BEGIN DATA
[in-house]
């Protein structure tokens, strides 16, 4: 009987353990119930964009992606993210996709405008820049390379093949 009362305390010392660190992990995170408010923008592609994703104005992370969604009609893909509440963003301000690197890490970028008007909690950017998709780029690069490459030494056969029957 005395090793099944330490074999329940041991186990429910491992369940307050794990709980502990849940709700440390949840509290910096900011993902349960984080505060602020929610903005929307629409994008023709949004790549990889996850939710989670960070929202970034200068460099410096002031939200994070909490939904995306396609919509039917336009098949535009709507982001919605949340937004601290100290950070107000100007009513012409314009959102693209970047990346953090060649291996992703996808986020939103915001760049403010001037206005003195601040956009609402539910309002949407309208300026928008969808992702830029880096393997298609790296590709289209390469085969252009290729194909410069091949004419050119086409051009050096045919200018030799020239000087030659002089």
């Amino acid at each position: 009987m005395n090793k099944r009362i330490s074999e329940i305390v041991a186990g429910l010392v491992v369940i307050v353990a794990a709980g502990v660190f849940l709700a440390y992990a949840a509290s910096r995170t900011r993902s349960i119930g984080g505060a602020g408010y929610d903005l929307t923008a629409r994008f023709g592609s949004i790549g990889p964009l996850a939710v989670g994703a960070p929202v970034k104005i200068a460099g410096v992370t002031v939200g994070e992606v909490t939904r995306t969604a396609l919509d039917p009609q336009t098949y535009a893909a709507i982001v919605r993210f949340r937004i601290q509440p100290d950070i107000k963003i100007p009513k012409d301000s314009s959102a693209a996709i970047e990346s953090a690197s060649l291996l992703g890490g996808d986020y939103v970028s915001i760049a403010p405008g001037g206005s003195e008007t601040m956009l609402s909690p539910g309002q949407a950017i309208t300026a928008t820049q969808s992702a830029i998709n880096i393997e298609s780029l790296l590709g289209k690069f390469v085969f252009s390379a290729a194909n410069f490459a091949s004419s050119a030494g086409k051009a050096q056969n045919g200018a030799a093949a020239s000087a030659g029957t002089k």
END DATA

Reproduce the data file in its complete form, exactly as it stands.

[in-house]
């Protein structure tokens, strides 16, 4: 009987353990119930964009992606993210996709405008820049390379093949 009362305390010392660190992990995170408010923008592609994703104005992370969604009609893909509440963003301000690197890490970028008007909690950017998709780029690069490459030494056969029957 005395090793099944330490074999329940041991186990429910491992369940307050794990709980502990849940709700440390949840509290910096900011993902349960984080505060602020929610903005929307629409994008023709949004790549990889996850939710989670960070929202970034200068460099410096002031939200994070909490939904995306396609919509039917336009098949535009709507982001919605949340937004601290100290950070107000100007009513012409314009959102693209970047990346953090060649291996992703996808986020939103915001760049403010001037206005003195601040956009609402539910309002949407309208300026928008969808992702830029880096393997298609790296590709289209390469085969252009290729194909410069091949004419050119086409051009050096045919200018030799020239000087030659002089």
């Amino acid at each position: 009987m005395n090793k099944r009362i330490s074999e329940i305390v041991a186990g429910l010392v491992v369940i307050v353990a794990a709980g502990v660190f849940l709700a440390y992990a949840a509290s910096r995170t900011r993902s349960i119930g984080g505060a602020g408010y929610d903005l929307t923008a629409r994008f023709g592609s949004i790549g990889p964009l996850a939710v989670g994703a960070p929202v970034k104005i200068a460099g410096v992370t002031v939200g994070e992606v909490t939904r995306t969604a396609l919509d039917p009609q336009t098949y535009a893909a709507i982001v919605r993210f949340r937004i601290q509440p100290d950070i107000k963003i100007p009513k012409d301000s314009s959102a693209a996709i970047e990346s953090a690197s060649l291996l992703g890490g996808d986020y939103v970028s915001i760049a403010p405008g001037g206005s003195e008007t601040m956009l609402s909690p539910g309002q949407a950017i309208t300026a928008t820049q969808s992702a830029i998709n880096i393997e298609s780029l790296l590709g289209k690069f390469v085969f252009s390379a290729a194909n410069f490459a091949s004419s050119a030494g086409k051009a050096q056969n045919g200018a030799a093949a020239s000087a030659g029957t002089k």